"One of our goals at Knorr-Bremse Global Care is to strengthen the independence and self-reliance of the people we support. The empowering people. Award encourages social entrepreneurs to make innovative ideas more effective and sustainable."
The selection of the winners takes place in several steps, by working with different partners. For the technical and economic evaluation of the submissions, we work together with two international teams of experts, the non-profit AT-Verband, which is committed to the use of adapted, socially and environmentally compatible technologies, and the Indian consulting firm Intellecap. The main winners, in turn, are selected by a top-class jury jury comprising representatives from relevant organisations in the international ecosystem.
You have been awarding epAward since 2013. Have you been able to achieve the desired effects so far?
While the award primarily contributes to making particularly good solutions internationally known and finding potential supporters, a long-term effect is more likely to take place through epNetwork – through this network we have initiated cooperation between various network organisations, including technology transfer across continents.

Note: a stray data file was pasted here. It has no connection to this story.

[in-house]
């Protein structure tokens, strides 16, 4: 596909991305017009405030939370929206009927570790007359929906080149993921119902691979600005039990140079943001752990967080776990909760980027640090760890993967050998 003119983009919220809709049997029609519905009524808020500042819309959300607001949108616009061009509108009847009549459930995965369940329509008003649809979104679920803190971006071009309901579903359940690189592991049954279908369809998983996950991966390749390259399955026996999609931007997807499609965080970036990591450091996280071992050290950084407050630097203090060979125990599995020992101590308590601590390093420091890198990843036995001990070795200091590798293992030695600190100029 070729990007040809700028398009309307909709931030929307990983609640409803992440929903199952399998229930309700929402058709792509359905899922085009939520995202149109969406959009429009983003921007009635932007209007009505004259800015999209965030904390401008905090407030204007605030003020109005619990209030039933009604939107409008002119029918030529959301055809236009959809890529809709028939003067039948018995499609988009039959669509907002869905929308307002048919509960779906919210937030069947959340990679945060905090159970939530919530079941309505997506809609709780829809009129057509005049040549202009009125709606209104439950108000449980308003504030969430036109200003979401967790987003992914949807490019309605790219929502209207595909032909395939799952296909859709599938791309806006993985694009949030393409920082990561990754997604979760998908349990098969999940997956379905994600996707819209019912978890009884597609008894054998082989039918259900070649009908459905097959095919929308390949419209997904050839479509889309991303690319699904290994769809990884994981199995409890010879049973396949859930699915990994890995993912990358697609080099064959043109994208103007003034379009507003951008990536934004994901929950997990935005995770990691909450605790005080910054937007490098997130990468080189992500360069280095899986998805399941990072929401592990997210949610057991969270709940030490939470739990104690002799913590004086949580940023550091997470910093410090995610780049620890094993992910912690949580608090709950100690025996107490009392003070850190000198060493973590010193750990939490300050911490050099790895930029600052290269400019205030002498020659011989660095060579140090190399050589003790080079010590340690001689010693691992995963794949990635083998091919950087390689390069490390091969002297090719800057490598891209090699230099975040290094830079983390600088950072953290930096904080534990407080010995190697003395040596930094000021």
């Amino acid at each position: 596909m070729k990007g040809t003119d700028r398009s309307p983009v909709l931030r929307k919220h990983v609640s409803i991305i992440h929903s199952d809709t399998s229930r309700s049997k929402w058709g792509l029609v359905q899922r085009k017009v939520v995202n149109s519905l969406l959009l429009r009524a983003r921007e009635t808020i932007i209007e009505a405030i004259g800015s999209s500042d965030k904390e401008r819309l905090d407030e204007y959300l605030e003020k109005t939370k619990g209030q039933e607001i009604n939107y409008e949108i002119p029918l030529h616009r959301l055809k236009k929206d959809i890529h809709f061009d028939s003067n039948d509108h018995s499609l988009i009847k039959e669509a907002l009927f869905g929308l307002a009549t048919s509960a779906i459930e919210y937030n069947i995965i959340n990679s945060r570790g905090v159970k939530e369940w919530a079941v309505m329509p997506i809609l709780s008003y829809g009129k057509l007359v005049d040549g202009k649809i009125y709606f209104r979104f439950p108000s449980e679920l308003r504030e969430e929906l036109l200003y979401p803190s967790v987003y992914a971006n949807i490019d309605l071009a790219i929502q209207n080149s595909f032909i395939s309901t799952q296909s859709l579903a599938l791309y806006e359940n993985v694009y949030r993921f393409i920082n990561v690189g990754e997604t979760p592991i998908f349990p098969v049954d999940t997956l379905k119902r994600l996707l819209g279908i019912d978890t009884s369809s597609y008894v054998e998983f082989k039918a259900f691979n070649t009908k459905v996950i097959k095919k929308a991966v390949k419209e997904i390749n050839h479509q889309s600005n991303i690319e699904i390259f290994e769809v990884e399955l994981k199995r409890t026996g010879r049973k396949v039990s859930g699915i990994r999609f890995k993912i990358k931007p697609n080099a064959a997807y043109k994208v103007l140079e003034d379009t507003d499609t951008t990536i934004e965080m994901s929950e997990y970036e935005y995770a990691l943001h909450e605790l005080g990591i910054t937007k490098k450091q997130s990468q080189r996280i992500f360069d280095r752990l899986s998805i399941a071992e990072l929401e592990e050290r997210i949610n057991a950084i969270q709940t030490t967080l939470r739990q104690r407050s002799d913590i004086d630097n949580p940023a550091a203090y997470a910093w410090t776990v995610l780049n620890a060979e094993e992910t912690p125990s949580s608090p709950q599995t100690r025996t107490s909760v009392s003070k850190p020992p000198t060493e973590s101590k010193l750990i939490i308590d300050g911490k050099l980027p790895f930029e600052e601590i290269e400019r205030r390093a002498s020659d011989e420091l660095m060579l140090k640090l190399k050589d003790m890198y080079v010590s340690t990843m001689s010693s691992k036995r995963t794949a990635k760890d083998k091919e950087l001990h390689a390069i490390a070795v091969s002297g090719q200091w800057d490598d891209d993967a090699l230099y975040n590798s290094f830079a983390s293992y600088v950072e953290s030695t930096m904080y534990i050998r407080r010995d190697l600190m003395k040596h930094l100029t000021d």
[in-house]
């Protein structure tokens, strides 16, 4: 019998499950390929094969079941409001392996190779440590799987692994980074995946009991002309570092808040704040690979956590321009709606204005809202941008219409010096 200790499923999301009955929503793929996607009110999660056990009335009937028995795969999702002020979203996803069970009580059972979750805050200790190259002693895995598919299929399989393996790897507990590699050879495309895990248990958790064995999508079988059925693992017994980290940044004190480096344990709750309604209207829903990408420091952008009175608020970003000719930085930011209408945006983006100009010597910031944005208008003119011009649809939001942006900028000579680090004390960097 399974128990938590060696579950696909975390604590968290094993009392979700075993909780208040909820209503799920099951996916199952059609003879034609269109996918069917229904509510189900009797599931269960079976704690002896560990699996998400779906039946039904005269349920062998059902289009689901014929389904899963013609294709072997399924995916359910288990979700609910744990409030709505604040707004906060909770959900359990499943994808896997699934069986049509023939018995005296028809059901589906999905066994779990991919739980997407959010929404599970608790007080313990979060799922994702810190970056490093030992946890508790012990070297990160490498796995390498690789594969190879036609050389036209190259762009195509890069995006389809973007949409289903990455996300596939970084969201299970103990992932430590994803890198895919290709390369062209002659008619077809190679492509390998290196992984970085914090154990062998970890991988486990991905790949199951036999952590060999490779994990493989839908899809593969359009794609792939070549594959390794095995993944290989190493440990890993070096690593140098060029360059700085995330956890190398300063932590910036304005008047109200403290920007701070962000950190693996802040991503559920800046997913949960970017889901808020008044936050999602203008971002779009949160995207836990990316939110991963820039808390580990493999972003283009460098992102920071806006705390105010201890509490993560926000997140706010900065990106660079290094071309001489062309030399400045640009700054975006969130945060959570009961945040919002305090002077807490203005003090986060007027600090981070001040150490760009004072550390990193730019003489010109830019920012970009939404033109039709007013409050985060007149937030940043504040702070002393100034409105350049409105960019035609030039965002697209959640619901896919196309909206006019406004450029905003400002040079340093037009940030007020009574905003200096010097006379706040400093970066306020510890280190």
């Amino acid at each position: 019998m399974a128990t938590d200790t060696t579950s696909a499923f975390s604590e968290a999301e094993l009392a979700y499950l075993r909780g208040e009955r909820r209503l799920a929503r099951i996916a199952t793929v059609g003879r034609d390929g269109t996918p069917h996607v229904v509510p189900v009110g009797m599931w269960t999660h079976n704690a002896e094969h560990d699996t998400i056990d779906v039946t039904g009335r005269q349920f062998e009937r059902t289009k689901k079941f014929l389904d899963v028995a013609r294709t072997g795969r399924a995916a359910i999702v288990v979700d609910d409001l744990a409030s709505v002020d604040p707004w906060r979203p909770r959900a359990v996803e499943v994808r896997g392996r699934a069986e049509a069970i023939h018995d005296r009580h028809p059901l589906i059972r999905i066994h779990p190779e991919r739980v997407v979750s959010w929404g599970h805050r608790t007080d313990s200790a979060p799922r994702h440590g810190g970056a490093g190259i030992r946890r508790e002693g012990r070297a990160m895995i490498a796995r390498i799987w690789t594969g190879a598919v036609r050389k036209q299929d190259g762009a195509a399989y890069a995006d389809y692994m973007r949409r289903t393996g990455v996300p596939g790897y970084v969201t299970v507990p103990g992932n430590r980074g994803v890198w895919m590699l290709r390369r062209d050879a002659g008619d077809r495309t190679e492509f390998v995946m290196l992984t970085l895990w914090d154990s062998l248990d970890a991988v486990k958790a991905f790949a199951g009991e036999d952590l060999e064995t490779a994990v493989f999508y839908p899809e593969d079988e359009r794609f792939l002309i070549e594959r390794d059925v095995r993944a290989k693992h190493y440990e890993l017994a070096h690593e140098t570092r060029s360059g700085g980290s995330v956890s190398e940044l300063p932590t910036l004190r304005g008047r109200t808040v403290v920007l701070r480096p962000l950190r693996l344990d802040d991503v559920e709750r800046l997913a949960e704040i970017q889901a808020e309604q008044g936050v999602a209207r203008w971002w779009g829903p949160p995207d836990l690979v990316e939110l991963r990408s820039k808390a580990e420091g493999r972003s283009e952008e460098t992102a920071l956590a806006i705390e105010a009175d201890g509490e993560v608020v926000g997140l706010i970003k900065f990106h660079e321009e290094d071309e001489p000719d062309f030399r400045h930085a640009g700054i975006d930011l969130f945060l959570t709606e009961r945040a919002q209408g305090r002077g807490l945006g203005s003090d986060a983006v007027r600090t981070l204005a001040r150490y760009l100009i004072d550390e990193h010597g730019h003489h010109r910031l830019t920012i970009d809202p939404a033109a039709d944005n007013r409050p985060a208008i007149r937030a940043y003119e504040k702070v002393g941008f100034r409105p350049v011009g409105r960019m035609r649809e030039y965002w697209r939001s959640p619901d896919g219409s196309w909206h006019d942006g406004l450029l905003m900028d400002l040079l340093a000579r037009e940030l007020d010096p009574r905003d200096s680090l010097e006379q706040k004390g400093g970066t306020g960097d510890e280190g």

We offer training on important topics that affect social entrepreneurs in their daily work and we also provide individual coaching and expert missions. These have noticeably advanced many network members and supported them on their way to stability and growth. This is confirmed not only by the feedback from the participants, but also by the results of the first extensive evaluation of the entire network, which CEval GmbH carried out for us in 2017. We are particularly pleased with the positive impact of the epNetwork membership as a reference when it comes to grants and loans.
What has inspired you personally the most?
I always feel enthusiastic, encouraged and inspired when I meet social entrepreneurs and feel their motivation and personal drive to offer new perspectives to the people around them. I have great admiration for the perseverance many of them demonstrate, even under difficult external conditions, in private crisis situations or in often extremely difficult economic times.